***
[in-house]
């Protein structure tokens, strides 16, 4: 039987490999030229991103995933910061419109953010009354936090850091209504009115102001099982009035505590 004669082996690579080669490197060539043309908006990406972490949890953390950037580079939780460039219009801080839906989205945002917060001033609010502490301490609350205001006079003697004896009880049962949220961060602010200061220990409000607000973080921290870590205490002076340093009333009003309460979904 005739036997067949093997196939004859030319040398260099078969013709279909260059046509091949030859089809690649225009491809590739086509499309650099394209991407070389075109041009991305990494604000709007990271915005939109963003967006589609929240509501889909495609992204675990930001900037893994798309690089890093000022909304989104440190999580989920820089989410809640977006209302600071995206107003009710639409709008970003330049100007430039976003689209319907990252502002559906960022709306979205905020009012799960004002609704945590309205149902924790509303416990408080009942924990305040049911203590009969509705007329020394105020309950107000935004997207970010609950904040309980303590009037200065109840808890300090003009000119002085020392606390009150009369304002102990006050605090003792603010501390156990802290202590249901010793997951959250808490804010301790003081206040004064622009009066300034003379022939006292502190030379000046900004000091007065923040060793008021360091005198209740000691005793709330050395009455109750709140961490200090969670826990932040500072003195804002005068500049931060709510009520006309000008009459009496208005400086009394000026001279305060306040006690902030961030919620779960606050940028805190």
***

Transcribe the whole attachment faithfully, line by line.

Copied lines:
[in-house]
């Protein structure tokens, strides 16, 4: 039987490999030229991103995933910061419109953010009354936090850091209504009115102001099982009035505590 004669082996690579080669490197060539043309908006990406972490949890953390950037580079939780460039219009801080839906989205945002917060001033609010502490301490609350205001006079003697004896009880049962949220961060602010200061220990409000607000973080921290870590205490002076340093009333009003309460979904 005739036997067949093997196939004859030319040398260099078969013709279909260059046509091949030859089809690649225009491809590739086509499309650099394209991407070389075109041009991305990494604000709007990271915005939109963003967006589609929240509501889909495609992204675990930001900037893994798309690089890093000022909304989104440190999580989920820089989410809640977006209302600071995206107003009710639409709008970003330049100007430039976003689209319907990252502002559906960022709306979205905020009012799960004002609704945590309205149902924790509303416990408080009942924990305040049911203590009969509705007329020394105020309950107000935004997207970010609950904040309980303590009037200065109840808890300090003009000119002085020392606390009150009369304002102990006050605090003792603010501390156990802290202590249901010793997951959250808490804010301790003081206040004064622009009066300034003379022939006292502190030379000046900004000091007065923040060793008021360091005198209740000691005793709330050395009455109750709140961490200090969670826990932040500072003195804002005068500049931060709510009520006309000008009459009496208005400086009394000026001279305060306040006690902030961030919620779960606050940028805190």